By Jeff McMahon, Opinion, Forbes

People who want to know what trees to plant for a changing climate sometimes have trouble getting a clear answer, in part because the answer varies by region, in part because the effects of climate change are uncertain, and in part because the best answer scientists can offer is: lots.

Plant lots of trees. Plant lots of kinds of trees.

Continue reading “How To Plant Trees In A Changing Climate”

By Jeff McMahon, Opinion, Forbes

Purdue researcher Rakesh Agrawal is leading work to develop solar cells that do not obstruct the light needed for crops to grow.

A Purdue University professor is developing a way for farmers to capture solar energy without blocking the sunlight their crops need.

The solar collectors being developed by Chemical Engineering Professor Rakesh Agrawal and his colleagues would capture infrared radiation for energy production while letting visible light pass through to crops.

Continue reading “Local Farmers Will Replace Oil And Electric Companies, If A Purdue Prof Gets His Way”

Former WBEZ host and self-professed geek Aaron Freeman traveled to Carbondale to see this year’s solar eclipse from the path of totality. The comedian, author, and artist in residence with the Chicago Council on Science & Technology talked Worldview through the moment of totality, and eclipse-themed yoga happening downstate.

By Geoff Hunt, ASBMB Today

On April 24, comedian Mike Abdelsayed will lead a team of improv professionals from One Group Mind to put on “Nothing Academic: A Night of Science-Themed Improv” at The Comedy Clubhouse in Chicago. The improv comedy show, which is sponsored by the Public Outreach Committee of the American Society for Biochemistry and Molecular Biology, will present an example of science communication in action.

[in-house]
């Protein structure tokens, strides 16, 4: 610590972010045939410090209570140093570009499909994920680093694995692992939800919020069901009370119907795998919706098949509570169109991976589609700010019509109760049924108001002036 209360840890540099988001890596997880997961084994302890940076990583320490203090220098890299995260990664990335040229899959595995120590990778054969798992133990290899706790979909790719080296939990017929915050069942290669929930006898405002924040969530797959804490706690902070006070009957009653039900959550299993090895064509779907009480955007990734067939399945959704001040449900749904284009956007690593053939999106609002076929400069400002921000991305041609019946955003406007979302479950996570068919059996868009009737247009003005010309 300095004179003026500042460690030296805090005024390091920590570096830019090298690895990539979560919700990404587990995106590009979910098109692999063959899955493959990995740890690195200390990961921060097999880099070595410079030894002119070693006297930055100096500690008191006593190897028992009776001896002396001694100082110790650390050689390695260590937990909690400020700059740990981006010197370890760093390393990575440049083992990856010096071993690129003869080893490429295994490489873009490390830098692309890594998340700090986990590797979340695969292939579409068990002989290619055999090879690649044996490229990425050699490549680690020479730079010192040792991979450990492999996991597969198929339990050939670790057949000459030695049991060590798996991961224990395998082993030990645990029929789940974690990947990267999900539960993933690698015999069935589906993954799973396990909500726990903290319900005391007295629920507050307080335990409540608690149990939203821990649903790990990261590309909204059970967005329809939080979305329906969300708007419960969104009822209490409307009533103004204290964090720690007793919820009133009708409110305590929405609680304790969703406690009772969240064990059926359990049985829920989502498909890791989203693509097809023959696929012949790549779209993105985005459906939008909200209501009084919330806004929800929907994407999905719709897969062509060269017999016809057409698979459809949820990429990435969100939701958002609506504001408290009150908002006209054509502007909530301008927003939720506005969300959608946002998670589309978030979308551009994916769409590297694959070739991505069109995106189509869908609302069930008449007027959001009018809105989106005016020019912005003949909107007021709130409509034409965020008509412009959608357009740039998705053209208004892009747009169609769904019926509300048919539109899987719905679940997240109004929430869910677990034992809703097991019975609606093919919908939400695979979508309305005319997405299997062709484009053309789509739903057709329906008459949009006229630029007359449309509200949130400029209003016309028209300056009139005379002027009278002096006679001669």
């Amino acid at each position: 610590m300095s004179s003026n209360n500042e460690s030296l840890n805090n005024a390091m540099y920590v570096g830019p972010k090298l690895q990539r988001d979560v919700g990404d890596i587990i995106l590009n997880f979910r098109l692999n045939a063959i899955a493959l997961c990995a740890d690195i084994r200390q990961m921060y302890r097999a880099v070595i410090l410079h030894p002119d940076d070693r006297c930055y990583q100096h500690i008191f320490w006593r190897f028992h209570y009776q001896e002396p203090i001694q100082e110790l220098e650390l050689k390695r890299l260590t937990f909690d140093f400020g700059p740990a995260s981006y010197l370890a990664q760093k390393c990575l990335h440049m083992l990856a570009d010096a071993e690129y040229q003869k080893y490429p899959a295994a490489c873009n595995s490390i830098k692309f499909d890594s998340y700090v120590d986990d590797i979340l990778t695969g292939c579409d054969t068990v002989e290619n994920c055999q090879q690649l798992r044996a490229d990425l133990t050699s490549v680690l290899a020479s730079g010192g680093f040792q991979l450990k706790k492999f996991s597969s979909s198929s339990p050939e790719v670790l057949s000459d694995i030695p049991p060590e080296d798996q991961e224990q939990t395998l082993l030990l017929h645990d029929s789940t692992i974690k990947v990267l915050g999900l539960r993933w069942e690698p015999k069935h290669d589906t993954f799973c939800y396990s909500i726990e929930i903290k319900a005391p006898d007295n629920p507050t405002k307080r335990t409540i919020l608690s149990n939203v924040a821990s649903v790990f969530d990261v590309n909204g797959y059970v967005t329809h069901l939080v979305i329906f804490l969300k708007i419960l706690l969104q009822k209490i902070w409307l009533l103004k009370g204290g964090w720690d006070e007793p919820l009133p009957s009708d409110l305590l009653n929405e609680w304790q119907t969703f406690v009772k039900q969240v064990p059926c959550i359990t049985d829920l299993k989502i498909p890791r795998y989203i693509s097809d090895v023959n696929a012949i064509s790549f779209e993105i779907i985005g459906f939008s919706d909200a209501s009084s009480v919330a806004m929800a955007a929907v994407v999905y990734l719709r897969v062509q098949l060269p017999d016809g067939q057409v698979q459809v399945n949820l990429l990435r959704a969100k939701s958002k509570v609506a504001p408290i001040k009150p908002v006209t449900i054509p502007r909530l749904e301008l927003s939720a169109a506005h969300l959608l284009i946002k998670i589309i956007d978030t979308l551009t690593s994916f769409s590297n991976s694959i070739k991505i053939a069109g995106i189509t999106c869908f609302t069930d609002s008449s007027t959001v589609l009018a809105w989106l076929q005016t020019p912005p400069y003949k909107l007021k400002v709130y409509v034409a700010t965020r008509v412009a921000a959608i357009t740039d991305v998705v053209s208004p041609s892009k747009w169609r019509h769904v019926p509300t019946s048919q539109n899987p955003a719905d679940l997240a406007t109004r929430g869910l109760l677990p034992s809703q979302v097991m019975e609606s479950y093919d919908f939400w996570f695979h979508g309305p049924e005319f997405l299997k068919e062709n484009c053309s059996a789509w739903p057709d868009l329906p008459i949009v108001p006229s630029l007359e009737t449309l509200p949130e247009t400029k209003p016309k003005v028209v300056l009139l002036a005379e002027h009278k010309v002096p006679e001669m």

Continue reading “An Evening of Science-Themed Improv”

By Jeff McMahon, Opinion, Forbes

Scientists in China and the United States are working on a novel way to kill two birds with one stone: capturing carbon-dioxide pollution to use in an energy-storage system that can back up clean sources like solar and wind.

Compressed air is already employed in one of the cheapest forms of energy storage. When windmills are spinning and the sun is shining, excess energy is used to compress air that later, when the air is still and the sky dark, is blasted through turbines mixed with natural gas. But that method produces a lot of waste heat and its own carbon footprint.

Continue reading “How Captured CO2 Could Provide The Energy-Storage Solution Everyone Is Looking For”

By Patrick M. O'Connell, Chicago Tribune

In Illinois coffee shops and theaters, scientists and science fans gather to plan a march. At government offices they fret about the appointment of Cabinet leaders who hold skeptical views on climate change. And in labs they worry about the freeze on their research projects.

The regional science community has felt apprehension since the early days of Donald Trump’s presidency — concerns that further crystallized Thursday with the release of the administration’s budget proposal. Trump seeks deep cuts to the Environmental Protection Agency and other areas of federal government that rely on scientific research.

Continue reading “Local science community rallies around opposition to Trump, plans march”